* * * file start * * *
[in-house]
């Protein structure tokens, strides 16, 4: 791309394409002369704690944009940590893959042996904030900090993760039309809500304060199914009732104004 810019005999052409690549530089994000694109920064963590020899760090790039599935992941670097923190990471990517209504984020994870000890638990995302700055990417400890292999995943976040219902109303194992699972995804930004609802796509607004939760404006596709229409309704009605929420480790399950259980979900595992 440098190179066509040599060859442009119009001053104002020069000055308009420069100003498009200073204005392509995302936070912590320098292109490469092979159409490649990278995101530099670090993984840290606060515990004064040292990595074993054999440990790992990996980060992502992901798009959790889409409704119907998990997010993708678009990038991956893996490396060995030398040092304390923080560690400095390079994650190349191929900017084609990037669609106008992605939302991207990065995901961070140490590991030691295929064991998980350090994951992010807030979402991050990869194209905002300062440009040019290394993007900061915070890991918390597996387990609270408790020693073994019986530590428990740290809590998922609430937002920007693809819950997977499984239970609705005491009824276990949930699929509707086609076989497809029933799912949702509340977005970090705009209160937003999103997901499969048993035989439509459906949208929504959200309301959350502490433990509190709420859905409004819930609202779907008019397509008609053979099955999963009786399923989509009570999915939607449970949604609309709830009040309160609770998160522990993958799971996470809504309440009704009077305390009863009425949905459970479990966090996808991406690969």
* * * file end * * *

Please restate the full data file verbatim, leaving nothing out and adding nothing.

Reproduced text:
[in-house]
């Protein structure tokens, strides 16, 4: 791309394409002369704690944009940590893959042996904030900090993760039309809500304060199914009732104004 810019005999052409690549530089994000694109920064963590020899760090790039599935992941670097923190990471990517209504984020994870000890638990995302700055990417400890292999995943976040219902109303194992699972995804930004609802796509607004939760404006596709229409309704009605929420480790399950259980979900595992 440098190179066509040599060859442009119009001053104002020069000055308009420069100003498009200073204005392509995302936070912590320098292109490469092979159409490649990278995101530099670090993984840290606060515990004064040292990595074993054999440990790992990996980060992502992901798009959790889409409704119907998990997010993708678009990038991956893996490396060995030398040092304390923080560690400095390079994650190349191929900017084609990037669609106008992605939302991207990065995901961070140490590991030691295929064991998980350090994951992010807030979402991050990869194209905002300062440009040019290394993007900061915070890991918390597996387990609270408790020693073994019986530590428990740290809590998922609430937002920007693809819950997977499984239970609705005491009824276990949930699929509707086609076989497809029933799912949702509340977005970090705009209160937003999103997901499969048993035989439509459906949208929504959200309301959350502490433990509190709420859905409004819930609202779907008019397509008609053979099955999963009786399923989509009570999915939607449970949604609309709830009040309160609770998160522990993958799971996470809504309440009704009077305390009863009425949905459970479990966090996808991406690969």